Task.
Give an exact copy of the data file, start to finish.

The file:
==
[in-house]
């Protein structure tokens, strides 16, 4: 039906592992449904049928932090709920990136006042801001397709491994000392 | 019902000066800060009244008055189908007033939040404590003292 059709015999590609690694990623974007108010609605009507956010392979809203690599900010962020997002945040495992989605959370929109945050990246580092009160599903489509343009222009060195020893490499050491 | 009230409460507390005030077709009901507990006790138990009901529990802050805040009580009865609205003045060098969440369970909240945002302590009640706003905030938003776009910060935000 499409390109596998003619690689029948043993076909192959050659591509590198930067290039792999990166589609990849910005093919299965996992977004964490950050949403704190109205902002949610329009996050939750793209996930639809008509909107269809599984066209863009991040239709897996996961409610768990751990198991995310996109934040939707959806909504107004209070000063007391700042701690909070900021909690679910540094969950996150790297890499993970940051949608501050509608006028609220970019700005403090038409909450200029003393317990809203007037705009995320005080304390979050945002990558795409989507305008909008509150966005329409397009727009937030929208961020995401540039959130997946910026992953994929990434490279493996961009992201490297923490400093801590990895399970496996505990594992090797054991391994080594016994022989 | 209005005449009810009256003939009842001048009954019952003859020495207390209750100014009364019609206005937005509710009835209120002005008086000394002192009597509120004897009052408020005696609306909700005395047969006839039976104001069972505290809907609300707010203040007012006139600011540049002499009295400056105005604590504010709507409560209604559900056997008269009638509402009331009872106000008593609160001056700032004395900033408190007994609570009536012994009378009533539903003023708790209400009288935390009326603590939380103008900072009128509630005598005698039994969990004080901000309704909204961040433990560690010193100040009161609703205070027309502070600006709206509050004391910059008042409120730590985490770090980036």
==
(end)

[in-house]
């Protein structure tokens, strides 16, 4: 039906592992449904049928932090709920990136006042801001397709491994000392 | 019902000066800060009244008055189908007033939040404590003292 059709015999590609690694990623974007108010609605009507956010392979809203690599900010962020997002945040495992989605959370929109945050990246580092009160599903489509343009222009060195020893490499050491 | 009230409460507390005030077709009901507990006790138990009901529990802050805040009580009865609205003045060098969440369970909240945002302590009640706003905030938003776009910060935000 499409390109596998003619690689029948043993076909192959050659591509590198930067290039792999990166589609990849910005093919299965996992977004964490950050949403704190109205902002949610329009996050939750793209996930639809008509909107269809599984066209863009991040239709897996996961409610768990751990198991995310996109934040939707959806909504107004209070000063007391700042701690909070900021909690679910540094969950996150790297890499993970940051949608501050509608006028609220970019700005403090038409909450200029003393317990809203007037705009995320005080304390979050945002990558795409989507305008909008509150966005329409397009727009937030929208961020995401540039959130997946910026992953994929990434490279493996961009992201490297923490400093801590990895399970496996505990594992090797054991391994080594016994022989 | 209005005449009810009256003939009842001048009954019952003859020495207390209750100014009364019609206005937005509710009835209120002005008086000394002192009597509120004897009052408020005696609306909700005395047969006839039976104001069972505290809907609300707010203040007012006139600011540049002499009295400056105005604590504010709507409560209604559900056997008269009638509402009331009872106000008593609160001056700032004395900033408190007994609570009536012994009378009533539903003023708790209400009288935390009326603590939380103008900072009128509630005598005698039994969990004080901000309704909204961040433990560690010193100040009161609703205070027309502070600006709206509050004391910059008042409120730590985490770090980036």